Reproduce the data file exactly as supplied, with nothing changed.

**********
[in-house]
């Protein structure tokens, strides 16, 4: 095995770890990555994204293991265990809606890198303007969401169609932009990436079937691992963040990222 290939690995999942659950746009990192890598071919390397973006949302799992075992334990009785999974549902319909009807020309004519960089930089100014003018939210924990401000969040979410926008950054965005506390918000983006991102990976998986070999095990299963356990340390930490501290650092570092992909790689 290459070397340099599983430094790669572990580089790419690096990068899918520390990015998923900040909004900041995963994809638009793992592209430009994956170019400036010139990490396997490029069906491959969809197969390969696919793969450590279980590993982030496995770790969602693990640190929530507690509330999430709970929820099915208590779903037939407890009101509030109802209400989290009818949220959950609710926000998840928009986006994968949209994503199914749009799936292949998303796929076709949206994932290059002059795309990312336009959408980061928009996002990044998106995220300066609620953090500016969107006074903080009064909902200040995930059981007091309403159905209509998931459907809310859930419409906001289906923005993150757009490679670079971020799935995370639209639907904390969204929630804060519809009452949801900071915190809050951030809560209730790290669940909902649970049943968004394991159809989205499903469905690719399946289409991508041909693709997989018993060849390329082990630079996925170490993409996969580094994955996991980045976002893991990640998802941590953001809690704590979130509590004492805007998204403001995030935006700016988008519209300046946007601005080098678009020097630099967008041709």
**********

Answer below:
[in-house]
């Protein structure tokens, strides 16, 4: 095995770890990555994204293991265990809606890198303007969401169609932009990436079937691992963040990222 290939690995999942659950746009990192890598071919390397973006949302799992075992334990009785999974549902319909009807020309004519960089930089100014003018939210924990401000969040979410926008950054965005506390918000983006991102990976998986070999095990299963356990340390930490501290650092570092992909790689 290459070397340099599983430094790669572990580089790419690096990068899918520390990015998923900040909004900041995963994809638009793992592209430009994956170019400036010139990490396997490029069906491959969809197969390969696919793969450590279980590993982030496995770790969602693990640190929530507690509330999430709970929820099915208590779903037939407890009101509030109802209400989290009818949220959950609710926000998840928009986006994968949209994503199914749009799936292949998303796929076709949206994932290059002059795309990312336009959408980061928009996002990044998106995220300066609620953090500016969107006074903080009064909902200040995930059981007091309403159905209509998931459907809310859930419409906001289906923005993150757009490679670079971020799935995370639209639907904390969204929630804060519809009452949801900071915190809050951030809560209730790290669940909902649970049943968004394991159809989205499903469905690719399946289409991508041909693709997989018993060849390329082990630079996925170490993409996969580094994955996991980045976002893991990640998802941590953001809690704590979130509590004492805007998204403001995030935006700016988008519209300046946007601005080098678009020097630099967008041709």